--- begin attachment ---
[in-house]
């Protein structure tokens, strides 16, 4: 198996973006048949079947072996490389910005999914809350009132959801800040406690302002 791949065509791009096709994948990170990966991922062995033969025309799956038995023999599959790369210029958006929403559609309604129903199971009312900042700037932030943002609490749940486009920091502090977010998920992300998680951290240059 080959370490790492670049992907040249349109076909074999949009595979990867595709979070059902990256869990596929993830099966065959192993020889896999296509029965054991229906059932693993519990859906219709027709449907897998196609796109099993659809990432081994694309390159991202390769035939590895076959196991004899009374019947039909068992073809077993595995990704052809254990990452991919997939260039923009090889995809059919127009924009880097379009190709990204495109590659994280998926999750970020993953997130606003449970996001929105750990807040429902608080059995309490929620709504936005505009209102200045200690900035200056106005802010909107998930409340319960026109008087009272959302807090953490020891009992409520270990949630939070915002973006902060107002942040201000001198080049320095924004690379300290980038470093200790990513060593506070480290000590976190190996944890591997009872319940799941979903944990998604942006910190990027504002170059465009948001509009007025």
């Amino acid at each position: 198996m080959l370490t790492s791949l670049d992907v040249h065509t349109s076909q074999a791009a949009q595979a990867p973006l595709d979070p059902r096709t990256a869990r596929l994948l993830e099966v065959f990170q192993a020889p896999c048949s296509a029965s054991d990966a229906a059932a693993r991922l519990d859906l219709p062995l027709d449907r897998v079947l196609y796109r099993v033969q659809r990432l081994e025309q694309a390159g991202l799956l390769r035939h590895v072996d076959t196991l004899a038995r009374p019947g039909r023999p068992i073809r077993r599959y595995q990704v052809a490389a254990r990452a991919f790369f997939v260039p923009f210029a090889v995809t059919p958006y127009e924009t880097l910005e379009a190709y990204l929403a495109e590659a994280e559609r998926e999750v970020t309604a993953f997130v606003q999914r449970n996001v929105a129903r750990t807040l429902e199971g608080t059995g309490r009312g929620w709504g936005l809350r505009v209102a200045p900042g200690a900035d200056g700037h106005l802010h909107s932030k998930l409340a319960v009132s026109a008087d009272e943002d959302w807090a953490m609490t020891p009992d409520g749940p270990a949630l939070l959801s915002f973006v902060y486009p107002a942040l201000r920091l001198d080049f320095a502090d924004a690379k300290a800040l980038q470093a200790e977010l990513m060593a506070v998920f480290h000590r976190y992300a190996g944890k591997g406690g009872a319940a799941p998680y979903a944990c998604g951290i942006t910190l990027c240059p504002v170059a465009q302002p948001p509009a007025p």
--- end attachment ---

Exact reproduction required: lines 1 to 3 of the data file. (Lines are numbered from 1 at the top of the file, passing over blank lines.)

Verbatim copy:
[in-house]
């Protein structure tokens, strides 16, 4: 198996973006048949079947072996490389910005999914809350009132959801800040406690302002 791949065509791009096709994948990170990966991922062995033969025309799956038995023999599959790369210029958006929403559609309604129903199971009312900042700037932030943002609490749940486009920091502090977010998920992300998680951290240059 080959370490790492670049992907040249349109076909074999949009595979990867595709979070059902990256869990596929993830099966065959192993020889896999296509029965054991229906059932693993519990859906219709027709449907897998196609796109099993659809990432081994694309390159991202390769035939590895076959196991004899009374019947039909068992073809077993595995990704052809254990990452991919997939260039923009090889995809059919127009924009880097379009190709990204495109590659994280998926999750970020993953997130606003449970996001929105750990807040429902608080059995309490929620709504936005505009209102200045200690900035200056106005802010909107998930409340319960026109008087009272959302807090953490020891009992409520270990949630939070915002973006902060107002942040201000001198080049320095924004690379300290980038470093200790990513060593506070480290000590976190190996944890591997009872319940799941979903944990998604942006910190990027504002170059465009948001509009007025």
């Amino acid at each position: 198996m080959l370490t790492s791949l670049d992907v040249h065509t349109s076909q074999a791009a949009q595979a990867p973006l595709d979070p059902r096709t990256a869990r596929l994948l993830e099966v065959f990170q192993a020889p896999c048949s296509a029965s054991d990966a229906a059932a693993r991922l519990d859906l219709p062995l027709d449907r897998v079947l196609y796109r099993v033969q659809r990432l081994e025309q694309a390159g991202l799956l390769r035939h590895v072996d076959t196991l004899a038995r009374p019947g039909r023999p068992i073809r077993r599959y595995q990704v052809a490389a254990r990452a991919f790369f997939v260039p923009f210029a090889v995809t059919p958006y127009e924009t880097l910005e379009a190709y990204l929403a495109e590659a994280e559609r998926e999750v970020t309604a993953f997130v606003q999914r449970n996001v929105a129903r750990t807040l429902e199971g608080t059995g309490r009312g929620w709504g936005l809350r505009v209102a200045p900042g200690a900035d200056g700037h106005l802010h909107s932030k998930l409340a319960v009132s026109a008087d009272e943002d959302w807090a953490m609490t020891p009992d409520g749940p270990a949630l939070l959801s915002f973006v902060y486009p107002a942040l201000r920091l001198d080049f320095a502090d924004a690379k300290a800040l980038q470093a200790e977010l990513m060593a506070v998920f480290h000590r976190y992300a190996g944890k591997g406690g009872a319940a799941p998680y979903a944990c998604g951290i942006t910190l990027c240059p504002v170059a465009q302002p948001p509009a007025p």